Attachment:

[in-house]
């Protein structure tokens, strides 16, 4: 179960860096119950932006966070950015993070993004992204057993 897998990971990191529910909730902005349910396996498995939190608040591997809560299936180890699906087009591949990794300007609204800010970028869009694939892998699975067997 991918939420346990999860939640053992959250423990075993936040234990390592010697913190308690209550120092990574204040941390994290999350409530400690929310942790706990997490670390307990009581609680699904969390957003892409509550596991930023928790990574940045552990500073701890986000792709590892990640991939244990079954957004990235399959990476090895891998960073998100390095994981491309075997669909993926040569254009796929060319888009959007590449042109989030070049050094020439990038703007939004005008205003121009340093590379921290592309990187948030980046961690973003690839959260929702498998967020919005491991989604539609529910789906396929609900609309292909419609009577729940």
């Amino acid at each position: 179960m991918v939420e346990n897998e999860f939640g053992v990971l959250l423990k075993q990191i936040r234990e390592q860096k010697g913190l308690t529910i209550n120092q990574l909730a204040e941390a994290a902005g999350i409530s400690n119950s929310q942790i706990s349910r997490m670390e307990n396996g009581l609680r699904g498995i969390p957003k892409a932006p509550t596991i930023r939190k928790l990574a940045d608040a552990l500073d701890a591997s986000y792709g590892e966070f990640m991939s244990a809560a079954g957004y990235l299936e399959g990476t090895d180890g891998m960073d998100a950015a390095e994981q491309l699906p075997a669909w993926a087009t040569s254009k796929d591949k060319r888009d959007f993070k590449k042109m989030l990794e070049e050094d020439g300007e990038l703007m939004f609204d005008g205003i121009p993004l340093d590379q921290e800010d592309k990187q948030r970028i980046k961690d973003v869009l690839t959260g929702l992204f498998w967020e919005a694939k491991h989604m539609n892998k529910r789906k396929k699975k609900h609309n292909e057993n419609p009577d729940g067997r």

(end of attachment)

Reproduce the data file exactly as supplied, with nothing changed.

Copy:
[in-house]
């Protein structure tokens, strides 16, 4: 179960860096119950932006966070950015993070993004992204057993 897998990971990191529910909730902005349910396996498995939190608040591997809560299936180890699906087009591949990794300007609204800010970028869009694939892998699975067997 991918939420346990999860939640053992959250423990075993936040234990390592010697913190308690209550120092990574204040941390994290999350409530400690929310942790706990997490670390307990009581609680699904969390957003892409509550596991930023928790990574940045552990500073701890986000792709590892990640991939244990079954957004990235399959990476090895891998960073998100390095994981491309075997669909993926040569254009796929060319888009959007590449042109989030070049050094020439990038703007939004005008205003121009340093590379921290592309990187948030980046961690973003690839959260929702498998967020919005491991989604539609529910789906396929609900609309292909419609009577729940």
């Amino acid at each position: 179960m991918v939420e346990n897998e999860f939640g053992v990971l959250l423990k075993q990191i936040r234990e390592q860096k010697g913190l308690t529910i209550n120092q990574l909730a204040e941390a994290a902005g999350i409530s400690n119950s929310q942790i706990s349910r997490m670390e307990n396996g009581l609680r699904g498995i969390p957003k892409a932006p509550t596991i930023r939190k928790l990574a940045d608040a552990l500073d701890a591997s986000y792709g590892e966070f990640m991939s244990a809560a079954g957004y990235l299936e399959g990476t090895d180890g891998m960073d998100a950015a390095e994981q491309l699906p075997a669909w993926a087009t040569s254009k796929d591949k060319r888009d959007f993070k590449k042109m989030l990794e070049e050094d020439g300007e990038l703007m939004f609204d005008g205003i121009p993004l340093d590379q921290e800010d592309k990187q948030r970028i980046k961690d973003v869009l690839t959260g929702l992204f498998w967020e919005a694939k491991h989604m539609n892998k529910r789906k396929k699975k609900h609309n292909e057993n419609p009577d729940g067997r």